Study: Segregation in U.S. on decline, but disparities persist

The all-white neighborhood is "effectively extinct" in the United States, a study says.

By David Ariosto, CNN

(CNN) -- Segregation of African-Americans in cities and towns across the United States has dropped to its lowest level in more than a century, according to a recent study.
The Manhattan Institute report, released two days before the start of Black History month, points to federal housing policies, changes in public perception and demographic shifts since the 1960s that have helped integrate the nation.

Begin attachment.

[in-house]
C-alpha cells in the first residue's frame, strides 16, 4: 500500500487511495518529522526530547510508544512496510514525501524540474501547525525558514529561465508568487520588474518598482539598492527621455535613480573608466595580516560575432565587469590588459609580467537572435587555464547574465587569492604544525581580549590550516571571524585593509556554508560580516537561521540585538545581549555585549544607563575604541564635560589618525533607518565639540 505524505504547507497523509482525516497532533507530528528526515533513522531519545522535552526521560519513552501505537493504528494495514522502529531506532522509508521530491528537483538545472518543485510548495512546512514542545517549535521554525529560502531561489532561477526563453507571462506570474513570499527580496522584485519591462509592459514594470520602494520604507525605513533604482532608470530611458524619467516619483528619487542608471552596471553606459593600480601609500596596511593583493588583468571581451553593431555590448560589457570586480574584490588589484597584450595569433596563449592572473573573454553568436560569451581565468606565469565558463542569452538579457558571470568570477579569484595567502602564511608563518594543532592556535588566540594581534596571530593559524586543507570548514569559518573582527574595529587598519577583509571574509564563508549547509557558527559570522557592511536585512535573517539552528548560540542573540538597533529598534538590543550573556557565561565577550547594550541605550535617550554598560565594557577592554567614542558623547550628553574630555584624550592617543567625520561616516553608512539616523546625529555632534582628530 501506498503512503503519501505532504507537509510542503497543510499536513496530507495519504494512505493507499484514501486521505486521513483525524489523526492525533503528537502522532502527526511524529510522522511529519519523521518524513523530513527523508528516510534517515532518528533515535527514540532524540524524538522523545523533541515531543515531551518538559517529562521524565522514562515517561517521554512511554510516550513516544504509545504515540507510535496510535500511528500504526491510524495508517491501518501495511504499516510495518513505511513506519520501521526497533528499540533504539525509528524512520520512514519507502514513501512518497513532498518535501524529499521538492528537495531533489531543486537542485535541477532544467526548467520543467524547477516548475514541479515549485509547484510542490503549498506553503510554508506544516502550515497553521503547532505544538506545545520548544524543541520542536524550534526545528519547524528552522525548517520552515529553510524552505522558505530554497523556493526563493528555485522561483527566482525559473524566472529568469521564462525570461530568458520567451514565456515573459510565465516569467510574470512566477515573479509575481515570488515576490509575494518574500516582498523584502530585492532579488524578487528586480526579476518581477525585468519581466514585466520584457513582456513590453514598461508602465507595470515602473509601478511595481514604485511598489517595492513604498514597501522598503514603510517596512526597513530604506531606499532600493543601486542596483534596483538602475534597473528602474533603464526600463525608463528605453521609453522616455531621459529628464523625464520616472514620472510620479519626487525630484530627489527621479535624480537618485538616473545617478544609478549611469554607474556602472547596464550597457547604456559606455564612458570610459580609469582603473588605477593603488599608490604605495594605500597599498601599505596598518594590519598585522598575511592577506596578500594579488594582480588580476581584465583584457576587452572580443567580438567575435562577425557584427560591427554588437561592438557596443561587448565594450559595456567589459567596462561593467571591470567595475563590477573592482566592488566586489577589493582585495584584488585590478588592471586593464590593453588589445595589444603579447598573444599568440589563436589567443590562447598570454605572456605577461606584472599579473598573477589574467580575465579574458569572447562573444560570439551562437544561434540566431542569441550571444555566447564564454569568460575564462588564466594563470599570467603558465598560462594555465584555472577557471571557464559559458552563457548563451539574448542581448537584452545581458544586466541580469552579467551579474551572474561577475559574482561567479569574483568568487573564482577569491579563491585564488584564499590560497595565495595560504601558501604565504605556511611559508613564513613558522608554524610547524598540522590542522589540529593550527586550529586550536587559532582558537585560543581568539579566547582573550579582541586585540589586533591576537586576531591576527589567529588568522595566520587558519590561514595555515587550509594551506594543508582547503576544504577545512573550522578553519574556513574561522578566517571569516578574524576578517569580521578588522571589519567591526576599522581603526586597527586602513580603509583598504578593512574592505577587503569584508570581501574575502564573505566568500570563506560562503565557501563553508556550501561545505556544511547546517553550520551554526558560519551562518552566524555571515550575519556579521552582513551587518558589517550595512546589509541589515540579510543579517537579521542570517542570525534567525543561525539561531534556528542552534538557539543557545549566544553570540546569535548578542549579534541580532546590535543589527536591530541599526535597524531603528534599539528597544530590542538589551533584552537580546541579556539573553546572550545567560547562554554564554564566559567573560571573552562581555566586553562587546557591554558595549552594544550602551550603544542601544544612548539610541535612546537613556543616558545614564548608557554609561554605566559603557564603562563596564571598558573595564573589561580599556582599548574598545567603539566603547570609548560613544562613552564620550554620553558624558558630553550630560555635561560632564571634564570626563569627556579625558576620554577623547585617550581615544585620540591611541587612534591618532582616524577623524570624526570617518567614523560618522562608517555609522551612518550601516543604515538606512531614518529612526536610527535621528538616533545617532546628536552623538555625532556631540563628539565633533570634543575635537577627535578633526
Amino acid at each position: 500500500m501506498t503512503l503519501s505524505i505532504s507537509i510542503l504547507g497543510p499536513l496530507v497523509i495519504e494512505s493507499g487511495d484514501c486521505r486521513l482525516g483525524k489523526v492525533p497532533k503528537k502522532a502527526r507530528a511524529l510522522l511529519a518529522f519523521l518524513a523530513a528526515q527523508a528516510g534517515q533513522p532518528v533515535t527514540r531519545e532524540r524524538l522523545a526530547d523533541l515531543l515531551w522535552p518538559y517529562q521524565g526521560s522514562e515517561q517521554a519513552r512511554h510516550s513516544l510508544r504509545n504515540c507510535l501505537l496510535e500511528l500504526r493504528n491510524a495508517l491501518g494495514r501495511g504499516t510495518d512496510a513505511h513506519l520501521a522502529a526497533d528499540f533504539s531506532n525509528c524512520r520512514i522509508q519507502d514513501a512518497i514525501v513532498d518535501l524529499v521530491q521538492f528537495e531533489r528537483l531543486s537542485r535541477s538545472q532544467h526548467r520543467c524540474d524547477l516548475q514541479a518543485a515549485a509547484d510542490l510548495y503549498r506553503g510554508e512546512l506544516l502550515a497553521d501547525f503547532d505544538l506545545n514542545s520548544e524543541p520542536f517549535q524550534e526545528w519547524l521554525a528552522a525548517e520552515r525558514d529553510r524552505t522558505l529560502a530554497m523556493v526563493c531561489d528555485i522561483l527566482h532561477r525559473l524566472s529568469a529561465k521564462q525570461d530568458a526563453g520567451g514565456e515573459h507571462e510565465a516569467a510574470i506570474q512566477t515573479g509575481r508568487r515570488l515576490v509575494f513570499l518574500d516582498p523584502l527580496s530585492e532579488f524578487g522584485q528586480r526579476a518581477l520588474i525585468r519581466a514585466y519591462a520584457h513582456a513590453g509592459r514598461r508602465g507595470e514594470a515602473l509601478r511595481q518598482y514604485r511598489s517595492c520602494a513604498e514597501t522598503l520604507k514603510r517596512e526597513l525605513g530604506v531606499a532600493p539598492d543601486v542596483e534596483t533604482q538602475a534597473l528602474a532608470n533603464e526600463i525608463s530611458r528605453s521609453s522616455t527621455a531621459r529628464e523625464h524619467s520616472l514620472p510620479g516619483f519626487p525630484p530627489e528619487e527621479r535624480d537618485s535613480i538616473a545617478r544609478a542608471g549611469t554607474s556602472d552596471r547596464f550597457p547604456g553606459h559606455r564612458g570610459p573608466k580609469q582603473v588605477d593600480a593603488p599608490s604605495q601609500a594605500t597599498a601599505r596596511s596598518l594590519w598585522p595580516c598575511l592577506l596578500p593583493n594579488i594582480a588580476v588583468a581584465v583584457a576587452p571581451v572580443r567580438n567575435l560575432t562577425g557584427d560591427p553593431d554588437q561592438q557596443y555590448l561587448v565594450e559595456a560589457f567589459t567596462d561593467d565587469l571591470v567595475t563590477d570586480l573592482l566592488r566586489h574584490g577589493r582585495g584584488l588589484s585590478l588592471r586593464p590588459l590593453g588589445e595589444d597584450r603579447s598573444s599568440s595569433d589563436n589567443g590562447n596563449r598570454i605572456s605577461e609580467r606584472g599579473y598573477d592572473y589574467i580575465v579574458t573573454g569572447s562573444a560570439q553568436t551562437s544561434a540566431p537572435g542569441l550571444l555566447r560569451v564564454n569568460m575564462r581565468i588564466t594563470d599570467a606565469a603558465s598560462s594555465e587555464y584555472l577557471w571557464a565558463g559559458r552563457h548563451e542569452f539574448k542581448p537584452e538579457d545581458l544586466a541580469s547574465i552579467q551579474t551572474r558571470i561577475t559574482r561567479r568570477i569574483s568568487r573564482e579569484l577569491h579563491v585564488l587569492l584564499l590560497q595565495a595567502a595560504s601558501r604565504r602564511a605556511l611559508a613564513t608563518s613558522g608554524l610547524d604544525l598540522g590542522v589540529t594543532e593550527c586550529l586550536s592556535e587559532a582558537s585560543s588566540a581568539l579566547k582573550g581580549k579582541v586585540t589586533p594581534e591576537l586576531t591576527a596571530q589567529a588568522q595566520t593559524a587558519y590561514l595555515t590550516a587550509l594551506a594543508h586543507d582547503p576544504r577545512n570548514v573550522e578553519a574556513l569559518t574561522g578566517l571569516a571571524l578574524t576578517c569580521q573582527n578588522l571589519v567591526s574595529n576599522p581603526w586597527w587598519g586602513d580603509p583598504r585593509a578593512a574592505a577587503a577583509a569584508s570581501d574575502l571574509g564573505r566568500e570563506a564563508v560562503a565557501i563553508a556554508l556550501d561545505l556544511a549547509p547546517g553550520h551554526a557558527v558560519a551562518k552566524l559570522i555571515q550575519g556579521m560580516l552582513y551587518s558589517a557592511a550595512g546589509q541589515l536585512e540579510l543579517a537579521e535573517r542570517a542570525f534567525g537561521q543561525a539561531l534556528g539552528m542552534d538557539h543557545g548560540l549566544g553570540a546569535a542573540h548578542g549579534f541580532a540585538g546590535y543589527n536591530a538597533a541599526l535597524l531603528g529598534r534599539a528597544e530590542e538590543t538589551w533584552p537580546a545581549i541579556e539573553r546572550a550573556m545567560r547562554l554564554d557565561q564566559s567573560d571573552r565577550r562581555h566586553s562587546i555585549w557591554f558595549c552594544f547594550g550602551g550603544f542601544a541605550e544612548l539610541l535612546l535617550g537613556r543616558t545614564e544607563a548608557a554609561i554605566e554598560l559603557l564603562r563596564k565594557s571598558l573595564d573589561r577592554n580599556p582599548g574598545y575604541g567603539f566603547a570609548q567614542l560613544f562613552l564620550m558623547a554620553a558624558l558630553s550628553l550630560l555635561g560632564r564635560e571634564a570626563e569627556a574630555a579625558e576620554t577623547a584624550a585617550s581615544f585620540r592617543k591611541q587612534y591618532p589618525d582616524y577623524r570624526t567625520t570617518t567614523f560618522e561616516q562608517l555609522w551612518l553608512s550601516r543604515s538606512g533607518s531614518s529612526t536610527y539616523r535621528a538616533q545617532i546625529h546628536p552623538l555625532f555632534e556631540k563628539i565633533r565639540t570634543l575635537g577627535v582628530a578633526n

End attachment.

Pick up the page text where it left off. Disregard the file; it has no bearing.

Still, the study adds, America's social and income disparities continue.
    "We thought about racial inequality and thought that neighborhoods had something to do with it," said economist Jacob Vigdor of Duke University, who co-wrote the study with Edward Glaeser of Harvard University at the New York-based conservative think tank.
      "It turns out it's a far more complicated picture."